Why you should get a degree in Computer Science or Software Engineering!

Well firstly, let’s cover off the obvious, because you will be the envy of your friends and also become more good looking. No, seriously!

Anyhoo, why post such an article? I’m back on the train (jeez, the ole’ VLine is definitely getting my creative juices flowing, btw, I also realised why more people don’t catch public transport! Because there isn’t the option of an upgrade, with nice wide seats, where you can work on your laptop, etc. If there was that option on PT, more business people would use it, and wouldn’t mind paying the little bit extra!) after visiting Deakin University in Geelong, and had a really interesting chat with some of the lecturers from the Computer Science and Software Engineering faculty. During the chat, they stirred something up in me that has lay dormant for some time, and now, with my newfound idle time on the VLine, I’m gonna get it off my chesty bond!

So, why do I feel YOU should get a degree in Computer Science and/or Software Engineering? Well, firstly, if you don’t already have one, you will obviously get one. Also, it will help my second grand master plan of ensuring that more projects complete on time, on budget, fit for purpose. See, I want to lobby the Government to make them institute a policy where if you don’t have a formal qualification in a Computer Science or Software Engineering discipline, then you can’t get a job writing software applications! Arghhhh I hear all the “I learnt on the job” people saying, give me 4 quarts of Lempho’s blood! But before you hurl the mace, let me explain.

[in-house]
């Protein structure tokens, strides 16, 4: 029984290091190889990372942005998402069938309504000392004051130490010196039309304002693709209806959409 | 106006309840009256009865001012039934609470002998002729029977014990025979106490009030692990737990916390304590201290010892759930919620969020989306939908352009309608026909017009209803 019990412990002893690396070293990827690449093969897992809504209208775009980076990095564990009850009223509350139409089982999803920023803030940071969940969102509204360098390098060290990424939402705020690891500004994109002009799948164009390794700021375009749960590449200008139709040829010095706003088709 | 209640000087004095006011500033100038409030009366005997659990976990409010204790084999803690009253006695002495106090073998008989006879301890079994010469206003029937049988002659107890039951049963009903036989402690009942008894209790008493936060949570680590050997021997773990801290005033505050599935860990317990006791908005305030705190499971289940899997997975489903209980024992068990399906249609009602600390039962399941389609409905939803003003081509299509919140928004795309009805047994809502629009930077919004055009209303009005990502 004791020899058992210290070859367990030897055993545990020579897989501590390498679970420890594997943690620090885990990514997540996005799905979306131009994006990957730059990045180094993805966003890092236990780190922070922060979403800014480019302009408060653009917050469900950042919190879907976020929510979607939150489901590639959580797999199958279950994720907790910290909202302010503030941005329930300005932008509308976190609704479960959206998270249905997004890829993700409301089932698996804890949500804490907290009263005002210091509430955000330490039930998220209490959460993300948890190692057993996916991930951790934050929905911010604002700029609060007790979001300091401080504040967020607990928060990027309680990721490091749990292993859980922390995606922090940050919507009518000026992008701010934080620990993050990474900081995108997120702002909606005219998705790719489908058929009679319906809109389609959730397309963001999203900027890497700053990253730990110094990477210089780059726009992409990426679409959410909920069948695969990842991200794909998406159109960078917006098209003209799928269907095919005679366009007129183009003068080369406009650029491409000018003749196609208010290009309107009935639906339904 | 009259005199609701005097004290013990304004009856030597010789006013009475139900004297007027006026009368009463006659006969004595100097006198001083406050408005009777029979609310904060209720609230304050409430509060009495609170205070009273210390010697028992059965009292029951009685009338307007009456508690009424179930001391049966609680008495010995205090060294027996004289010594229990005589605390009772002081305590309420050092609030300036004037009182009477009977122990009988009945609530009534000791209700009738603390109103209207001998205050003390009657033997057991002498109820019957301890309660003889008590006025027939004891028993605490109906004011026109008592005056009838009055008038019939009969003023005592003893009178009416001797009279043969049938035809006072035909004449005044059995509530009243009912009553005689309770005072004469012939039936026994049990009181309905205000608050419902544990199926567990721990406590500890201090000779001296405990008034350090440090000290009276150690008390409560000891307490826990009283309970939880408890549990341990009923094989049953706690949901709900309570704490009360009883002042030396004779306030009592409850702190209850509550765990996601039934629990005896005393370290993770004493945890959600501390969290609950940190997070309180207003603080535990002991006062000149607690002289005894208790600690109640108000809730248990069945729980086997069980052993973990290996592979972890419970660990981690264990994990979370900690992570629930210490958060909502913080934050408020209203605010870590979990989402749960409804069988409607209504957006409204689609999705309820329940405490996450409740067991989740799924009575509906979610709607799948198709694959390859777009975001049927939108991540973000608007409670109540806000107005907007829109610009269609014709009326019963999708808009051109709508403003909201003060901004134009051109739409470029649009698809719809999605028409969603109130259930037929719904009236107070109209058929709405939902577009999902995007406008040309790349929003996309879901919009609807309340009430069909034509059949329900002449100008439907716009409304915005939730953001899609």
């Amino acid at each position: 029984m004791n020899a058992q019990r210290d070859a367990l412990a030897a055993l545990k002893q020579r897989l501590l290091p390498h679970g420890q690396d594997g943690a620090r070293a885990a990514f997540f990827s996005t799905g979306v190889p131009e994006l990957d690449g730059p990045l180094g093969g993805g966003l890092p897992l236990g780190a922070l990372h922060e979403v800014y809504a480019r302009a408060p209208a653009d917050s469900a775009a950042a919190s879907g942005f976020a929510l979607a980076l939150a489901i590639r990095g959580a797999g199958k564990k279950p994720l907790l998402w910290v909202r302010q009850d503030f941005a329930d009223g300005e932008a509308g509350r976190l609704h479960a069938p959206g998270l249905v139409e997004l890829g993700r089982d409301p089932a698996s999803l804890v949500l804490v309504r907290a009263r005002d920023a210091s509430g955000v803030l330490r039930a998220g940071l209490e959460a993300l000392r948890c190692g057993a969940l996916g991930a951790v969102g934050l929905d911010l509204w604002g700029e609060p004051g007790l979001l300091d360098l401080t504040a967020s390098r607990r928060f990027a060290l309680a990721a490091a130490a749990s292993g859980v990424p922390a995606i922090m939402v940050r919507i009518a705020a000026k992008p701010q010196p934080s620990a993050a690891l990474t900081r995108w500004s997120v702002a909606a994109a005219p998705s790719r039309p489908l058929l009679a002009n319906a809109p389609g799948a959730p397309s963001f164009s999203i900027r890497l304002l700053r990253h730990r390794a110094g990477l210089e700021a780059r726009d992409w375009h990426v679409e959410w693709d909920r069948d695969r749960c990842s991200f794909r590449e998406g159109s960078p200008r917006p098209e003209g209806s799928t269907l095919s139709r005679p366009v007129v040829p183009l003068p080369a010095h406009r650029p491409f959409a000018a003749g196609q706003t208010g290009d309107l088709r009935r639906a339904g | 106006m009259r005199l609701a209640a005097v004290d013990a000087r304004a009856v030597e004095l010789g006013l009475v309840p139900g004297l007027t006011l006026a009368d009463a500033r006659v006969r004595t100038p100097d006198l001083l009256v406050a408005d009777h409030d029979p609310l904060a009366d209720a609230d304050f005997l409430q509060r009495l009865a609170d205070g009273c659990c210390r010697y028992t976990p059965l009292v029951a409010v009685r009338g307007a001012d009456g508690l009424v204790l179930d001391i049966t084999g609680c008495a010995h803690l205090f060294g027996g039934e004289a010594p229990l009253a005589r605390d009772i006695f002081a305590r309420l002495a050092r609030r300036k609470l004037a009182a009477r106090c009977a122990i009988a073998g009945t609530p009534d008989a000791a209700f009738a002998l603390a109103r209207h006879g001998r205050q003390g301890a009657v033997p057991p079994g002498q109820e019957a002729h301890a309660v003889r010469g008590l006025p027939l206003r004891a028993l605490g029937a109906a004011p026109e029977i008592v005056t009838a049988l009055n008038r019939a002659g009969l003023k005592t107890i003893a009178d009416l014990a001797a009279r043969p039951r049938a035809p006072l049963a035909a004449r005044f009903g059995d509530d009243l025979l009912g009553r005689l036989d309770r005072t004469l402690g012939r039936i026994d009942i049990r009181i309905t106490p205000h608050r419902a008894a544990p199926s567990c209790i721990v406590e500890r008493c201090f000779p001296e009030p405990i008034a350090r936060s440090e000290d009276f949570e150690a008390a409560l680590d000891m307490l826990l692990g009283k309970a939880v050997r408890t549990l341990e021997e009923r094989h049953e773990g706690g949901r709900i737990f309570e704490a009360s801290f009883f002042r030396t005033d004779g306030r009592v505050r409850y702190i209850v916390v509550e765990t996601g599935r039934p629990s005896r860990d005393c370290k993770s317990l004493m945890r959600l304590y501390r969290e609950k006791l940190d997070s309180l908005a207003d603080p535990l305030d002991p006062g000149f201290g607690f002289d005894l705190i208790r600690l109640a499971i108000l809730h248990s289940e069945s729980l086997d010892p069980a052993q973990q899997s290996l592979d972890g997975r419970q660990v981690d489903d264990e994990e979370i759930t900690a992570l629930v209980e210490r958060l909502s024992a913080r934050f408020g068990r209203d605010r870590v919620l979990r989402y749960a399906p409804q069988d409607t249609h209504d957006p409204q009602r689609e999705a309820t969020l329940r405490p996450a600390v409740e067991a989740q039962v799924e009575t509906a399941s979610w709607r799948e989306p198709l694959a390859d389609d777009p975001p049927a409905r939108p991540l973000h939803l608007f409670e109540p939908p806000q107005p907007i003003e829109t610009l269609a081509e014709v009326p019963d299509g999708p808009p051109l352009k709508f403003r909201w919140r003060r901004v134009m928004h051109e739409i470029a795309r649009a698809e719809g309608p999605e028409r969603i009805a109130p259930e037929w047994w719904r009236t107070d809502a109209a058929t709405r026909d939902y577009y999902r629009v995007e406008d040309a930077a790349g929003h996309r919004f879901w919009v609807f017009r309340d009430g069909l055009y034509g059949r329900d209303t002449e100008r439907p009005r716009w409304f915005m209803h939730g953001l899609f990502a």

Right now, development projects are being undertaken by people who may be proficient in a language or tool, or have written a couple of applications here and there, but they do so without the bigger appreciation of the science and discipline required to develop software systems. I’m talking about understanding what an algorithm is, how it is implemented, why you would use it, how you would use it, and most importantly, why you wouldn’t use it. And before I hear someone say “Over-engineered”, allow me to interject, “Are you serious mate?”. Over-engineered, I’d love to here an engineer say that! And while there may be the odd aberration who has learned how to engineer software using computer science, it’s more than likely it took them many more years than three to get across all the aspects. And what’s more, the chance that all of their fundamental skills are truly portable, and free from technology and version, is extremely low.